While performing the functional testing, if the test engineer identifies the major bug in the early stages, sometimes it is not suitable for the developer to find a major bug in the initial stages. So the test engineer will perform the smoke testing before doing the functional, integration, system, and other types of testing.
While doing smoke testing, the test engineer finds the major bug; he/she will give to the development team for fixing the bug. After the bug is fixed, the test engineer will continue for further testing as we can see in the below image:
In this scenario, if we are already perform the smoke testing and found the blocker bug and also resolved that bug. After performing the system testing, we will send the application from the testing server to the end-user server for one round of user acceptance testing. And when the customer performs the acceptance testing and does not find any issues and satisfied with the application because we already perform the smoke testing.
Once the acceptance testing is done, the application will be deployed to the production server. We have done a round of smoke testing on the production server to check whether the application is installed correctly or not. If any real end-user will found any blocker bug, they will get irritated and will not use the application again, which may lead to the loss of customer business as we can see in the below image:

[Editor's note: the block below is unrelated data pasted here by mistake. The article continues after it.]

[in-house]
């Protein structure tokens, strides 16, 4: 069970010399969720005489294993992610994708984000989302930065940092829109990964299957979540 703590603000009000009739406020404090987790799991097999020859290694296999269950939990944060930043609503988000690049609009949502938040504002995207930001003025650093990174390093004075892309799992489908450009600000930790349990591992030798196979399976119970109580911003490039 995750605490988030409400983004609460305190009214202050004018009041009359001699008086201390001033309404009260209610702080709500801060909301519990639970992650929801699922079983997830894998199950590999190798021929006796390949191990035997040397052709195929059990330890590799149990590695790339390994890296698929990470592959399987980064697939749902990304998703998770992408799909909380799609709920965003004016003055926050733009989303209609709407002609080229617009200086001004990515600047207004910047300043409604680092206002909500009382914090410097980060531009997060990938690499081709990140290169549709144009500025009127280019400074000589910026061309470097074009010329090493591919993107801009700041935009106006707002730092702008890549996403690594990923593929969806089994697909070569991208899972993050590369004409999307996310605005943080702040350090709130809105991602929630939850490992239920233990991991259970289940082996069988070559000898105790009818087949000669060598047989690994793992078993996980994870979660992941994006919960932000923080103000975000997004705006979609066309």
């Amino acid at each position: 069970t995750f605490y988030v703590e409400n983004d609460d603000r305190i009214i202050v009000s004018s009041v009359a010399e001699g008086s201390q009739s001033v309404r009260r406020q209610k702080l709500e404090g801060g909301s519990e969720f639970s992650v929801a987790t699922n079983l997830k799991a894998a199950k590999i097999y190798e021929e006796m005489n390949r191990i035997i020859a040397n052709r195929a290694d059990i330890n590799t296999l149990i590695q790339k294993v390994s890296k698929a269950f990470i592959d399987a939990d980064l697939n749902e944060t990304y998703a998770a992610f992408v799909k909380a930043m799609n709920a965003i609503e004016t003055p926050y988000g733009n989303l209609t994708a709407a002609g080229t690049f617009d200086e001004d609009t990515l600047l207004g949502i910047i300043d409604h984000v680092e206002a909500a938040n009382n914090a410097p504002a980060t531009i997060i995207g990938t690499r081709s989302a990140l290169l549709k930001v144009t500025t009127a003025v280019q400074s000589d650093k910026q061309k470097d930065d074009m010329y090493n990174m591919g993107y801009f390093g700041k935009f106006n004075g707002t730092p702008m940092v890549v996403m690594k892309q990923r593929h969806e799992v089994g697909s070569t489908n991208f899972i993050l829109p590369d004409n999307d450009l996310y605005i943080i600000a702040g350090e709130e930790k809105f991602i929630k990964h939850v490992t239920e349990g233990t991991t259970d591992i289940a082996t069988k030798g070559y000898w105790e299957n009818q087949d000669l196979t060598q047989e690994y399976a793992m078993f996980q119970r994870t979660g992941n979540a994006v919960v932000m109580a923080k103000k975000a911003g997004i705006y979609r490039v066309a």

For not getting this problem in the future, the development team manager, the testing team manager, will take the customer login and do one round of smoke testing.
For example, the real user using the Facebook application and every time we got new features updated internally, and the actual user will not affect because they will not aware of the internal changes and use the application properly.
In the production server, smoke testing can be done by the Business analyst (BA), Development team manager, testing team manager, build team, and the customer.
Why we do smoke testing?
Whenever a new build is installed, we make sure that build is testable or not, and if it is testable, then we perform smoke testing like as we can see in the below image:
Types of smoke testing
Smoke testing is divided into two types:
Formal smoke testing
In this, the development team sends the application to the Test Lead. Then the test lead will instruct the testing team to do smoke testing and send the reports after performing the smoke testing. Once the testing team is done with smoke testing, they will send the smoke testing report to the test lead.
Informal smoke testing
Here, the Test lead says that the application is ready for further testing. The test leads do not specify to do smoke testing, but still, the testing team starts testing the application by doing smoke testing.
Real Time Example:
Suppose, we are using an eCommerce site, and the core working of this site should be login, specific search, add an item into the cart, add an item into the favorite, payment options, etc. Here we are testing function to place an order. After testing, the tester has to be sure and confident about the functioning of the function of the application.
Steps of the workflow are given below:
If this function is working correctly, then tester will pass it in testing and test the next function of the same application.
Advantages of smoke testing